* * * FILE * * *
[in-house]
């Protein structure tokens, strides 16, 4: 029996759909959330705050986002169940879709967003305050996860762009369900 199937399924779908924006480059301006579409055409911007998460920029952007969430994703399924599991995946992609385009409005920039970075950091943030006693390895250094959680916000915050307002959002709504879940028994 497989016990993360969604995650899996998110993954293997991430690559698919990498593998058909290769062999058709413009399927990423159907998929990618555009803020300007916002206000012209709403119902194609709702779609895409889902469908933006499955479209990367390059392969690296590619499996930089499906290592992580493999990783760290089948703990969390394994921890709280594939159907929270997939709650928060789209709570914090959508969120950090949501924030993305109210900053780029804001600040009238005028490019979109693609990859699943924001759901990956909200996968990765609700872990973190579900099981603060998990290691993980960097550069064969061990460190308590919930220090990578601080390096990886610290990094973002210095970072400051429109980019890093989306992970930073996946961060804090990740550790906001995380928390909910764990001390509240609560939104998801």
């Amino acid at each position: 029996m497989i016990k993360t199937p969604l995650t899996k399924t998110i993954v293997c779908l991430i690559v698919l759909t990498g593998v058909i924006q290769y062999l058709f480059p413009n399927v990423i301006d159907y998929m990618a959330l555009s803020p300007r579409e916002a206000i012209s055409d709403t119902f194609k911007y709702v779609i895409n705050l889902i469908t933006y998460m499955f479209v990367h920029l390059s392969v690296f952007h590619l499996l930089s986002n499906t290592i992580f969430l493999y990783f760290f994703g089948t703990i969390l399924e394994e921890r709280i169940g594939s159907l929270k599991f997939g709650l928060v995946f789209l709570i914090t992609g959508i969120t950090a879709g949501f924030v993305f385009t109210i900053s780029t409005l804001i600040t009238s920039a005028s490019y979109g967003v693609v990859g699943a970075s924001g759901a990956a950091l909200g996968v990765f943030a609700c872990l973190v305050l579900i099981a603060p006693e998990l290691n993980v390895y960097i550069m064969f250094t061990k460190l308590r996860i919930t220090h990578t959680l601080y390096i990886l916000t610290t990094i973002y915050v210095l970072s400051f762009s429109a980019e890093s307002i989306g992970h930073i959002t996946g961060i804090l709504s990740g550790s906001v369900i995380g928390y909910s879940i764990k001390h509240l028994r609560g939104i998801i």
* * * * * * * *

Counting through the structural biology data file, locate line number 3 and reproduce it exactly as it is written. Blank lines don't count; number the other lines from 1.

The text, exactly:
């Amino acid at each position: 029996m497989i016990k993360t199937p969604l995650t899996k399924t998110i993954v293997c779908l991430i690559v698919l759909t990498g593998v058909i924006q290769y062999l058709f480059p413009n399927v990423i301006d159907y998929m990618a959330l555009s803020p300007r579409e916002a206000i012209s055409d709403t119902f194609k911007y709702v779609i895409n705050l889902i469908t933006y998460m499955f479209v990367h920029l390059s392969v690296f952007h590619l499996l930089s986002n499906t290592i992580f969430l493999y990783f760290f994703g089948t703990i969390l399924e394994e921890r709280i169940g594939s159907l929270k599991f997939g709650l928060v995946f789209l709570i914090t992609g959508i969120t950090a879709g949501f924030v993305f385009t109210i900053s780029t409005l804001i600040t009238s920039a005028s490019y979109g967003v693609v990859g699943a970075s924001g759901a990956a950091l909200g996968v990765f943030a609700c872990l973190v305050l579900i099981a603060p006693e998990l290691n993980v390895y960097i550069m064969f250094t061990k460190l308590r996860i919930t220090h990578t959680l601080y390096i990886l916000t610290t990094i973002y915050v210095l970072s400051f762009s429109a980019e890093s307002i989306g992970h930073i959002t996946g961060i804090l709504s990740g550790s906001v369900i995380g928390y909910s879940i764990k001390h509240l028994r609560g939104i998801i």